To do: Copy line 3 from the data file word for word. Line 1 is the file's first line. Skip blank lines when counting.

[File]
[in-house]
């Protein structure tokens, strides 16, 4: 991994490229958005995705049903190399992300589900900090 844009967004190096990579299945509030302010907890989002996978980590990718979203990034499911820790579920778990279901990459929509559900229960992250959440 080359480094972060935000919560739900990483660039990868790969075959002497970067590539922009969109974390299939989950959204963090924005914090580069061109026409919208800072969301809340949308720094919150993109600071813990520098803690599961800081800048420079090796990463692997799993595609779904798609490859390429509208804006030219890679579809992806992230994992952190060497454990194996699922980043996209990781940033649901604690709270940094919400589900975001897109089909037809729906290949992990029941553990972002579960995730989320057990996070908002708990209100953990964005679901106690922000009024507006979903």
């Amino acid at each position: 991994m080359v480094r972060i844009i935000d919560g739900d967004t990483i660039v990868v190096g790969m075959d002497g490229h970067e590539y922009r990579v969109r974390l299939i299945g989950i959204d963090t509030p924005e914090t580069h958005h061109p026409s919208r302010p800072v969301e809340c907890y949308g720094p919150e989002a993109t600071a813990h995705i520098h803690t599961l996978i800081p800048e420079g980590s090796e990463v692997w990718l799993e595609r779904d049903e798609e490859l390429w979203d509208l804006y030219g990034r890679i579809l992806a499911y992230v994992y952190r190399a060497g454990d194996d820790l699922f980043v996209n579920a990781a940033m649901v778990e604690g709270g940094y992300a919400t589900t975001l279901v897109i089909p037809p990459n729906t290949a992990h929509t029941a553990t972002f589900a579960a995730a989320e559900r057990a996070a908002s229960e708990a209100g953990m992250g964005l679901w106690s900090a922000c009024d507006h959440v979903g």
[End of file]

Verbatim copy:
């Amino acid at each position: 991994m080359v480094r972060i844009i935000d919560g739900d967004t990483i660039v990868v190096g790969m075959d002497g490229h970067e590539y922009r990579v969109r974390l299939i299945g989950i959204d963090t509030p924005e914090t580069h958005h061109p026409s919208r302010p800072v969301e809340c907890y949308g720094p919150e989002a993109t600071a813990h995705i520098h803690t599961l996978i800081p800048e420079g980590s090796e990463v692997w990718l799993e595609r779904d049903e798609e490859l390429w979203d509208l804006y030219g990034r890679i579809l992806a499911y992230v994992y952190r190399a060497g454990d194996d820790l699922f980043v996209n579920a990781a940033m649901v778990e604690g709270g940094y992300a919400t589900t975001l279901v897109i089909p037809p990459n729906t290949a992990h929509t029941a553990t972002f589900a579960a995730a989320e559900r057990a996070a908002s229960e708990a209100g953990m992250g964005l679901w106690s900090a922000c009024d507006h959440v979903g």